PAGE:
There are a couple of havelis more but none as impressive as this one. Jaisalmer is a pretty small place and almost everything can be reached on foot. We walked through the bazaars which are narrow lanes with shops on either sides selling colourful handicrafts, clothes, shawls, handbags, hats, leather items, etc. We visited the Mandir Palace where the present descendents of the royalty reside. Although a small place, its got some exquisite architecture too. Its made out of yellow limestone; the same as the fort and it appeared gilded as the sun shone brightly over it. Its terrace gives an impressive view of the Golden Fort. We went back to the Prince hotel for a bengali lunch. That day being saturday, they served us fish curry as well. Walking in the sun and having our stomachs full made all of us extremely sleepy and we decided to return to our hotel for an afternoon siesta.
We went out again at around 5:30 to the Gadissar Lake which has some beautiful chattris constructed within the lake. Many foreign tourists were already there enjoying the water, breeze and the sunset. Many ducks paddled in the water. The lake has an enormous number of fishes and they arise in hundreds out of water for little titbits that are sold inside the lake campus. The sun went down as we spent over an hour sitting on the ghats. As the evening drew to a close, we made our way to the markets again where we bought some momentos made from yellow limestone to take back with us. Finally we walked back to our hotel. We went up to the terrace to get a glimpse of the lit up fort against the backdrop of the dark skies. A fascinating sight! We were tired from all the walking of the day, had dinner and called it a day. The next day was going to be big. It was for the sole reason of visiting the Golden Fortress that I had made this elaborate plan 🙂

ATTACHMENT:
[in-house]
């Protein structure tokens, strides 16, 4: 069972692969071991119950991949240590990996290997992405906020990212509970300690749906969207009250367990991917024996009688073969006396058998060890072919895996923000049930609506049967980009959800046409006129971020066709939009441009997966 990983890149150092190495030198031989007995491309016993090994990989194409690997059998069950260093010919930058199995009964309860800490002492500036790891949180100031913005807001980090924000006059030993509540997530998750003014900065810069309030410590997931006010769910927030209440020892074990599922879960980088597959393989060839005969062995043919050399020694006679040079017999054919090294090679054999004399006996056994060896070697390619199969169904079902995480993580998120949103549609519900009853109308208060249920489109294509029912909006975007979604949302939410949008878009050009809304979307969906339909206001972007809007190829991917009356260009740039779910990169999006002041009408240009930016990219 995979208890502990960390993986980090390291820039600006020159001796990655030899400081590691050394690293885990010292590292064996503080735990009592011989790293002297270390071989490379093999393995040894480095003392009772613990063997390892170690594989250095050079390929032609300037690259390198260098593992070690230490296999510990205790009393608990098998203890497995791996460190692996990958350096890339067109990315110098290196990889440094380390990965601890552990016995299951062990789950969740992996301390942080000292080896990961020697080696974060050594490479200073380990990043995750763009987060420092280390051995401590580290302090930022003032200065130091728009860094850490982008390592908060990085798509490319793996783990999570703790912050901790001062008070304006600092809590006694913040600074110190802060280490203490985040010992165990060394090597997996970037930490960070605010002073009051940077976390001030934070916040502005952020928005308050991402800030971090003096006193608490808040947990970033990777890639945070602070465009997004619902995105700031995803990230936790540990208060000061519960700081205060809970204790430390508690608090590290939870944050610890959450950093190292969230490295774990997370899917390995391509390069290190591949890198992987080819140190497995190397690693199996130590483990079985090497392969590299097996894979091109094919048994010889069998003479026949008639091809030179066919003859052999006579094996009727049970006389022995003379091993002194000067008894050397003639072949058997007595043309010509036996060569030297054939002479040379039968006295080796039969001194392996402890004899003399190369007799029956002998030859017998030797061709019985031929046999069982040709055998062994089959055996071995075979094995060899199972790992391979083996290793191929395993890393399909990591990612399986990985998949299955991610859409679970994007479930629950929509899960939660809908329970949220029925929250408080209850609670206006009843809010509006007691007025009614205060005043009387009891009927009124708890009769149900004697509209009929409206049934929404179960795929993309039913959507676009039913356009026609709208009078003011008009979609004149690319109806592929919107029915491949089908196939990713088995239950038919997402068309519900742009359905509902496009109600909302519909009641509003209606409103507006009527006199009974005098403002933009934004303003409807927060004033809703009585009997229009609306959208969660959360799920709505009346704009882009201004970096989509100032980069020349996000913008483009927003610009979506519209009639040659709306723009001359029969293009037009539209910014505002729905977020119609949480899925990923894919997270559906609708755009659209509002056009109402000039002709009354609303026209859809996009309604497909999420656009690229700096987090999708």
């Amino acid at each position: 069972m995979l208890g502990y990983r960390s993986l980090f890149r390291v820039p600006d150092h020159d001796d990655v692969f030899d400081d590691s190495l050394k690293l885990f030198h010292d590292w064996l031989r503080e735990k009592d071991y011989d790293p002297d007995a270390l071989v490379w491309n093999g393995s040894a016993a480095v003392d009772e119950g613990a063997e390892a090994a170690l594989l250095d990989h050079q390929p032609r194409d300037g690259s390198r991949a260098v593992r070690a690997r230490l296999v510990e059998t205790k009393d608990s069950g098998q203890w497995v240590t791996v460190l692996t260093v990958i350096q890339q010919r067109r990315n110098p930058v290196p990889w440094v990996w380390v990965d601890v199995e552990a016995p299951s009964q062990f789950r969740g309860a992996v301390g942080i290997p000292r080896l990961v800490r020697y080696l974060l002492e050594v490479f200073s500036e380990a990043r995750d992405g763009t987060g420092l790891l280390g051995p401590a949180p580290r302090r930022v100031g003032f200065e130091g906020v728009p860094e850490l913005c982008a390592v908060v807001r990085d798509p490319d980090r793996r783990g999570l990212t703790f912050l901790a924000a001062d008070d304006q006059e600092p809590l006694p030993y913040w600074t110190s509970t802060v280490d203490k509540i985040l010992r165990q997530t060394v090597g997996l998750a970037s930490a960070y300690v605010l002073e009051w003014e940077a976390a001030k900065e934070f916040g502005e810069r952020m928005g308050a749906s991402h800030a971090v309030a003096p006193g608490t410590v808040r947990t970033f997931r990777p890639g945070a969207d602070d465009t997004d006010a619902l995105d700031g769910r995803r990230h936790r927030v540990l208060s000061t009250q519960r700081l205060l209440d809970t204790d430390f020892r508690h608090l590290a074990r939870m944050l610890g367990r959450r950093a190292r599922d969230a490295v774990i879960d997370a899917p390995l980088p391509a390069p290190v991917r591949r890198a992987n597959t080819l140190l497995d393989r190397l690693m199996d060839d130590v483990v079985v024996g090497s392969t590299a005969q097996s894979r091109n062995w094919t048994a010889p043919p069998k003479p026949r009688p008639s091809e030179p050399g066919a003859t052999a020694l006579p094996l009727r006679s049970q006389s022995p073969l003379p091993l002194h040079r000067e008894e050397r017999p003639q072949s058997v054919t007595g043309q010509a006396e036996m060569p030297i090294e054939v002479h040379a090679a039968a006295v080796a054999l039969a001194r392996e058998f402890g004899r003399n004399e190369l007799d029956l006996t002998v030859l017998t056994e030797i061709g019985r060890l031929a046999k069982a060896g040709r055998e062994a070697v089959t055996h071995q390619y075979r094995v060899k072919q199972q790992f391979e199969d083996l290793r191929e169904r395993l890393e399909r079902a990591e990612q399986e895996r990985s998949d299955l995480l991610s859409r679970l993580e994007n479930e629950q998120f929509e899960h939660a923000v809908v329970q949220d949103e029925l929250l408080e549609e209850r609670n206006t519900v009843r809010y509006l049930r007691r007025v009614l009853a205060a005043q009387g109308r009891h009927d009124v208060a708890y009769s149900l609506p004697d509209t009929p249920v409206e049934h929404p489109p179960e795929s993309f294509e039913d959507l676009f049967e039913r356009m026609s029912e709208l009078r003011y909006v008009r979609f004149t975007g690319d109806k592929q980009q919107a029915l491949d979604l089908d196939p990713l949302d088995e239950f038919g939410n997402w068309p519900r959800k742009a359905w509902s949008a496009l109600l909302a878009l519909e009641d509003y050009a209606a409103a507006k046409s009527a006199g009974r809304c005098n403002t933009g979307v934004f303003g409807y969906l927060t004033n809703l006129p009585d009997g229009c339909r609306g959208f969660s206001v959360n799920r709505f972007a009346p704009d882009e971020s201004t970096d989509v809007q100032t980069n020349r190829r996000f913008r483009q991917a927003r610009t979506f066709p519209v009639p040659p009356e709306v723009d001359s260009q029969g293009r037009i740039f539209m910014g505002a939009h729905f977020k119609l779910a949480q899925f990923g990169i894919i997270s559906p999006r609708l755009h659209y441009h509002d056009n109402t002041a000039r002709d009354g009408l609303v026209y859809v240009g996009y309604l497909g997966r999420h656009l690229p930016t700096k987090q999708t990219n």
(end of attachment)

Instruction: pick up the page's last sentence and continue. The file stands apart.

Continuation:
An overcast sky greeted us the next morning as we made our way to the dining hall. A breakfast of bread, eggs and cutlets; and we were ready for our excursion to the Golden Fortress. Since we were not sure if we could get back before 12, we completed the checkout formatlities and left our lugguage at the hotel reception. We walked to the Hanuman Chowk and hired an auto for 50 bucks to the only living fort in India. As soon as the auto stopped in the main courtyard, we were mobbed by guides. We hired one for 100 bucks. He turned out to be quite an enthusiastic guy called Gajendra. He took us around the lanes which feature in the movie Sonar Kella.
Our first stop were the exquisite Jain Temples inside the 800 year old fort. The carvings and architecture have to be seen to be believed. They were incredible. Jains have two sects – Shwetambaras and Pitambaras. These were Pitambara temples with almost all the Mahavir idols being yellow in colour; they were in fact made of the same yellow limestone as the fort. I found one white idol of Mahavir which seemed to be made out of marble. The priests inside the temples were highly co-operative and one of them even clicked a group photo for us. The inside of the fort is indeed like a labyrinth where one would definitely get lost without a guide. We went up and down steep stone steps as we made our way from one temple to another; each one more beautiful than the previous.